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Smooterkin- sweet home Alabama kin

w00terkin- the 1337 property room

May #222645 10/22/15 11:45 PM
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Originally Posted By: May
Poppylock- a useless lock with little to no value

Poppymock- beau- ootiful soo- oop


Och = Dutch for Alas
Poppycock inspired Alice in Wonderland. I pass the following images daily at school. I take credit for none. Oh, I guess, we just finished soups, too.





Can anyone figure out the reflected quote?

Oliver Wendell Holmes...

Last edited by May; 10/24/15 02:58 AM.
May #222649 10/23/15 02:45 PM
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Brattle- My way or the highway

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BRABBLE

PRONUNCIATION: (BRAB-uhl)

MEANING: verb intr.: To argue over petty matters.

ETYMOLOGY: From Middle Dutch brabbelen (to quarrel or jabber). Earliest documented use: 1500.
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BRIBBLE - a cloth tied loosely around Baby's neck to catch the drooling: a combination of "bib" and "dribble"

BRABIBLE - the Maidenform Handbook

BI-RABBLE - an undisciplined two-part group (like the US Congress)

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ANODYNE

PRONUNCIATION: (AN-uh-dyn)

MEANING:
adjective:
1. Relieving pain; soothing.
2. Bland or insipid: not likely to provoke or offend.
noun:
1. Something that soothes or comforts.
2. A medicine that relieves pain.

ETYMOLOGY: From Latin anodynos, from Greek anodynos, from a- (not) + odyne (pain). Ultimately from the Indo-European root ed- (to eat, to bite), which also gave us edible, comestible, obese, etch, fret, postprandial, esurient, and edacity. Earliest documented use: 1543.
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ANUDYNE - a fragment of the force that keeps this Board going

ANODYE - what gives anodized metal its color

ANOMYNE -
1. (pronounced "ANN-o-mine") - the girl Raggedy Andy sings lovesongs to when he's a bit under the influence and feeling maudlin
2. (pronounced "a-NOM-in-ee") - a candidate for political office

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SALACIOUS

PRONUNCIATION: (suh-LAY-shuhs)

MEANING: adjective: 1. Obscene. 2. Lustful.

ETYMOLOGY: From Latin salax (lustful, fond of leaping), from salire (to leap). Ultimately from the Indo-European root sel- (to jump), which also gave us salient, sally, sauté, assail, assault, exult, insult, result, somersault, resile, desultory, and saltant. Earliest documented use: 1661.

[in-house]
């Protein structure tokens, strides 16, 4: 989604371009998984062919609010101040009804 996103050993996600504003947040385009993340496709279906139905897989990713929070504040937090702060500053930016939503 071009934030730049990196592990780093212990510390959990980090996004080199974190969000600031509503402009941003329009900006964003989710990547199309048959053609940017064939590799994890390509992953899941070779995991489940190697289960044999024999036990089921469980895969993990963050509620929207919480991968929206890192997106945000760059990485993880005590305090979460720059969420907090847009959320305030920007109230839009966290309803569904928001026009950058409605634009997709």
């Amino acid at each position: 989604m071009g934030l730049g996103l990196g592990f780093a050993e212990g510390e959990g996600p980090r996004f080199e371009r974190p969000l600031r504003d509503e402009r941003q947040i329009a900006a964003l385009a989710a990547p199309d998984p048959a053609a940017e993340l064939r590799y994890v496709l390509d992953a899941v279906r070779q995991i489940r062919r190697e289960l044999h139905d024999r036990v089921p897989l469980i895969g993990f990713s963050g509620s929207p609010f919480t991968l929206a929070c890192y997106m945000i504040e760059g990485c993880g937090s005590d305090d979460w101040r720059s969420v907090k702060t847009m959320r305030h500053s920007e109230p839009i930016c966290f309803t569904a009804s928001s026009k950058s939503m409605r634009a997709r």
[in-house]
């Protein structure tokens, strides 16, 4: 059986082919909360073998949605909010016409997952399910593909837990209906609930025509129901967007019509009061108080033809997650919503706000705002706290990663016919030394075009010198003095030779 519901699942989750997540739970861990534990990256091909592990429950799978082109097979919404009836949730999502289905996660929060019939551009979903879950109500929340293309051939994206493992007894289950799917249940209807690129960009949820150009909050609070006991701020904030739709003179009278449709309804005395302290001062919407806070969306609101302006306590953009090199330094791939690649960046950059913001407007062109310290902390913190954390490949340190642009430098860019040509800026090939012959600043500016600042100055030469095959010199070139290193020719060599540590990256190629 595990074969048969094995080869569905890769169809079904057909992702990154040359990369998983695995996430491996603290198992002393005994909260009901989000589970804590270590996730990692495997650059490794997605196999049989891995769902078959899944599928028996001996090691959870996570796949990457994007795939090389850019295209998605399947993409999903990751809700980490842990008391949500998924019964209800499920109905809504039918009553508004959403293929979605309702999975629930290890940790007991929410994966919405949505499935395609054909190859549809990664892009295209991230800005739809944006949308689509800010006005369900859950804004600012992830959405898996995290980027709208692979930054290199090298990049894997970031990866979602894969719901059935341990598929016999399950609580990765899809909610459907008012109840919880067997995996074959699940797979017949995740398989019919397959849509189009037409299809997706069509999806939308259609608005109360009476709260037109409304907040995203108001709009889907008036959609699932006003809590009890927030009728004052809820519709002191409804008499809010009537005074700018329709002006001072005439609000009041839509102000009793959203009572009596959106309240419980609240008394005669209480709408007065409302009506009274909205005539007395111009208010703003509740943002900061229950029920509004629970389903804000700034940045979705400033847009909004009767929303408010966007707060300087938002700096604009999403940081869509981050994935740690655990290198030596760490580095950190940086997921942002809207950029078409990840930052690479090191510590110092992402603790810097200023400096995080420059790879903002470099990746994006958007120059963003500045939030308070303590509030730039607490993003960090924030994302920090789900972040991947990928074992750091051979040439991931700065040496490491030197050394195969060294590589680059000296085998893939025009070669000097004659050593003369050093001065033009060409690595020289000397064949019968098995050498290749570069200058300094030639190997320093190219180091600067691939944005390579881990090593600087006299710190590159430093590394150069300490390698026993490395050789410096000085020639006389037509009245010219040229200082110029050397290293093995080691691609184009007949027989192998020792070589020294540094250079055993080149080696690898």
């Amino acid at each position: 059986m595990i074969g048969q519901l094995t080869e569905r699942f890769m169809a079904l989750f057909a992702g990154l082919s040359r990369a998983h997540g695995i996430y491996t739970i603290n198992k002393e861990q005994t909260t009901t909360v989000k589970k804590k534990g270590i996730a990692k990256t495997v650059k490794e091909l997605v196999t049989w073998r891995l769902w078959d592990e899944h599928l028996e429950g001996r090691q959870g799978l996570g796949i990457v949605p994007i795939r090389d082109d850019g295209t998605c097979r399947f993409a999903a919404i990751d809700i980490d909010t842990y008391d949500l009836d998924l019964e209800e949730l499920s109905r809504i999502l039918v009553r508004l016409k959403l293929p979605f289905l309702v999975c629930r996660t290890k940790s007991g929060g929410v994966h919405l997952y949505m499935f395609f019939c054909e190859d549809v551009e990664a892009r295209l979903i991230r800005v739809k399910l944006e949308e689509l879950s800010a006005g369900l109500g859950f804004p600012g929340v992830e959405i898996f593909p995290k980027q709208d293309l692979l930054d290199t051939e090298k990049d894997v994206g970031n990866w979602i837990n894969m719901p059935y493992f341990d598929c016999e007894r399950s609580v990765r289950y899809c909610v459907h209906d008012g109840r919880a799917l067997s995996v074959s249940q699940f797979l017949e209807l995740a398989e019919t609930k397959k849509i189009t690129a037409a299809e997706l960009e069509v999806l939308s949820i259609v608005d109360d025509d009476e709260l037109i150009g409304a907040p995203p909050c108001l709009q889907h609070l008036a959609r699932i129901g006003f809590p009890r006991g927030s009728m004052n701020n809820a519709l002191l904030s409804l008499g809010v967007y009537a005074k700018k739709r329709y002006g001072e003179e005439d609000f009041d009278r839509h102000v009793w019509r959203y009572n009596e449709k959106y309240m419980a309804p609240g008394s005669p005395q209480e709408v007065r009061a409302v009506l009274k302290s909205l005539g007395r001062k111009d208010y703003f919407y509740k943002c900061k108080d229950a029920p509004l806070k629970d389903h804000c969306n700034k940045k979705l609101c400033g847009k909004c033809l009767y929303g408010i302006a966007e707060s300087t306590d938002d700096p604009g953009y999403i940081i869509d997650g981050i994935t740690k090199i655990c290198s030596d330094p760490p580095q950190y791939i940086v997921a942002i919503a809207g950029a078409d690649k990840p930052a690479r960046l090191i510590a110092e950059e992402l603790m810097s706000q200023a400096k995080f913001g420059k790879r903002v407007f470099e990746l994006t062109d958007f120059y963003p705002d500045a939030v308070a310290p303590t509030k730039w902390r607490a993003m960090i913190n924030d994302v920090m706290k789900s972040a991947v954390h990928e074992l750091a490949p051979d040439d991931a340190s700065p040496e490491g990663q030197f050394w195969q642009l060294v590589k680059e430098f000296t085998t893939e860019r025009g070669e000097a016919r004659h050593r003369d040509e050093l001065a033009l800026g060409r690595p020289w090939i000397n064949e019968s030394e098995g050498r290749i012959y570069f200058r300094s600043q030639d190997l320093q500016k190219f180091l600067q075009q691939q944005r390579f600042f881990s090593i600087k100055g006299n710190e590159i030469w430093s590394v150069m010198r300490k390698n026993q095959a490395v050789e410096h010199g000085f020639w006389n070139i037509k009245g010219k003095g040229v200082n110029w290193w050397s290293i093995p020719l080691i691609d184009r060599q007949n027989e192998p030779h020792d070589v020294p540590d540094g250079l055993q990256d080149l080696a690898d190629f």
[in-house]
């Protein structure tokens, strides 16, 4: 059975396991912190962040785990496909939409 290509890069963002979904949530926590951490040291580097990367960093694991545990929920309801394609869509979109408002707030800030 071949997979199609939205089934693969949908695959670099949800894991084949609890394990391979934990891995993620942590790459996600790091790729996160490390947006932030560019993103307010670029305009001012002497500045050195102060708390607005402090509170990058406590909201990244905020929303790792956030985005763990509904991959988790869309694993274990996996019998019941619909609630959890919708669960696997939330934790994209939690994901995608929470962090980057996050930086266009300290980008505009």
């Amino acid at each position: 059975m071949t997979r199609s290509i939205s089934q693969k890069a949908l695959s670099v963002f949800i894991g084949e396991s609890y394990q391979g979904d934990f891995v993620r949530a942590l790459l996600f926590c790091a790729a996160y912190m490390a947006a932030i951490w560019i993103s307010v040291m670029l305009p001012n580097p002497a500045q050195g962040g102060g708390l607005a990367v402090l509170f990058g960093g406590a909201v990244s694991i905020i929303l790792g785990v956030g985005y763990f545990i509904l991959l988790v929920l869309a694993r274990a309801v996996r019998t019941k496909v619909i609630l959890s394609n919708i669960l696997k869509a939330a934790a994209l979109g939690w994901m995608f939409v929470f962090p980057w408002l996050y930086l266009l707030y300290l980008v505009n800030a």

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SALACIONUS - the burden of being lecherous

SALARIOUS - a laughable stipend

FALACIOUS - singing euphemistic choruses

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Procity- for living in the city
Prodity- for doing it yourself, in regards to moving
Propity- for stone fruit
Propity- for the love of Mr. T, A Team

Last edited by May; 10/28/15 03:34 PM.
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PROBITY

PRONUNCIATION: (PRO-bi-tee)

MEANING: noun: Integrity and honesty.

ETYMOLOGY: From Latin probus (upright, good). Ultimately from the Indo-European root per- (forward), which also gave us paramount, prime, proton, prow, German Frau (woman), and Hindi purana (old). Earliest documented use: 1425.

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PROBRITY - in favor of England

PROBITH - what one doth (or should) before one jumpith to conclusions

PYROBITY - burning small particles

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RECTITUDE

PRONUNCIATION: (REK-ti-tood, -tyood)

MEANING: noun:
1. Moral uprightness.
2. Correctness.
3. Straightness.

ETYMOLOGY: From Latin rectus (right, straight). Ultimately from the Indo-European root reg- (to move in a straight line, to lead or rule) that also gave us regime, direct, rectangle, erect, alert, source, surge, recto, abrogate, arrogate, incorrigible, interregnum, prorogue, regent, regnant, and supererogatory. Earliest documented use: 1425.
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REACTITUDE - a hair-trigger temper

RESTITUDE - just the opposite: slow to respond, verging on torpor

RECTITUNE - what the amateur band did to my song


wofahulicodoc #222706 10/29/15 03:08 PM
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Rectimude- mood wrecker

(Profity, cent that is. Peace out word homies)

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